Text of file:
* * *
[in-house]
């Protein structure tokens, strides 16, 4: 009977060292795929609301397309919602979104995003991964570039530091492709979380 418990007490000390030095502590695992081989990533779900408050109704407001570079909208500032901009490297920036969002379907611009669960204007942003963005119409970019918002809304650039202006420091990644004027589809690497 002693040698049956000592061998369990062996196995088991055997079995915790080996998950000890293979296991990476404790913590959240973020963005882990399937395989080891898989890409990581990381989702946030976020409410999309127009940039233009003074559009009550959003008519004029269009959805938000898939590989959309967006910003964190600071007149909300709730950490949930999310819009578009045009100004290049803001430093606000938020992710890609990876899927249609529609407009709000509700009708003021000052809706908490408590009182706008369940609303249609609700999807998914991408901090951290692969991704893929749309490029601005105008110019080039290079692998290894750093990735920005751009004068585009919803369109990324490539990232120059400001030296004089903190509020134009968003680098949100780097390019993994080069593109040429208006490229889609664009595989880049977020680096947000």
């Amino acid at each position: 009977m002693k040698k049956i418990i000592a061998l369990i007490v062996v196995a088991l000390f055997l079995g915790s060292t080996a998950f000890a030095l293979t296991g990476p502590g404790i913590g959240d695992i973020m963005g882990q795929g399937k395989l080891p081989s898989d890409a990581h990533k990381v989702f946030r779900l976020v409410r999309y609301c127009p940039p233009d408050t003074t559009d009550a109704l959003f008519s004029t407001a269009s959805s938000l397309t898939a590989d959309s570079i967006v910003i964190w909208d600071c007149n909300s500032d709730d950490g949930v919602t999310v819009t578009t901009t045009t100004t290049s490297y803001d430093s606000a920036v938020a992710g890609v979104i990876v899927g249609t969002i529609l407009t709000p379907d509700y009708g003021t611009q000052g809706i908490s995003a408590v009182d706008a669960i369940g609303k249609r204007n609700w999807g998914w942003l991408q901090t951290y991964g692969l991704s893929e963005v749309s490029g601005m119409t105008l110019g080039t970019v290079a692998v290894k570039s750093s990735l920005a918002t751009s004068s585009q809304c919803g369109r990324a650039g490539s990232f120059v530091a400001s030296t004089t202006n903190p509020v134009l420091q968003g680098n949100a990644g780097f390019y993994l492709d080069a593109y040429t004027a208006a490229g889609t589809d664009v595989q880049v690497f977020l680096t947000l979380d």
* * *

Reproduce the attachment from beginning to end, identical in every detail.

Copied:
[in-house]
């Protein structure tokens, strides 16, 4: 009977060292795929609301397309919602979104995003991964570039530091492709979380 418990007490000390030095502590695992081989990533779900408050109704407001570079909208500032901009490297920036969002379907611009669960204007942003963005119409970019918002809304650039202006420091990644004027589809690497 002693040698049956000592061998369990062996196995088991055997079995915790080996998950000890293979296991990476404790913590959240973020963005882990399937395989080891898989890409990581990381989702946030976020409410999309127009940039233009003074559009009550959003008519004029269009959805938000898939590989959309967006910003964190600071007149909300709730950490949930999310819009578009045009100004290049803001430093606000938020992710890609990876899927249609529609407009709000509700009708003021000052809706908490408590009182706008369940609303249609609700999807998914991408901090951290692969991704893929749309490029601005105008110019080039290079692998290894750093990735920005751009004068585009919803369109990324490539990232120059400001030296004089903190509020134009968003680098949100780097390019993994080069593109040429208006490229889609664009595989880049977020680096947000």
């Amino acid at each position: 009977m002693k040698k049956i418990i000592a061998l369990i007490v062996v196995a088991l000390f055997l079995g915790s060292t080996a998950f000890a030095l293979t296991g990476p502590g404790i913590g959240d695992i973020m963005g882990q795929g399937k395989l080891p081989s898989d890409a990581h990533k990381v989702f946030r779900l976020v409410r999309y609301c127009p940039p233009d408050t003074t559009d009550a109704l959003f008519s004029t407001a269009s959805s938000l397309t898939a590989d959309s570079i967006v910003i964190w909208d600071c007149n909300s500032d709730d950490g949930v919602t999310v819009t578009t901009t045009t100004t290049s490297y803001d430093s606000a920036v938020a992710g890609v979104i990876v899927g249609t969002i529609l407009t709000p379907d509700y009708g003021t611009q000052g809706i908490s995003a408590v009182d706008a669960i369940g609303k249609r204007n609700w999807g998914w942003l991408q901090t951290y991964g692969l991704s893929e963005v749309s490029g601005m119409t105008l110019g080039t970019v290079a692998v290894k570039s750093s990735l920005a918002t751009s004068s585009q809304c919803g369109r990324a650039g490539s990232f120059v530091a400001s030296t004089t202006n903190p509020v134009l420091q968003g680098n949100a990644g780097f390019y993994l492709d080069a593109y040429t004027a208006a490229g889609t589809d664009v595989q880049v690497f977020l680096t947000l979380d």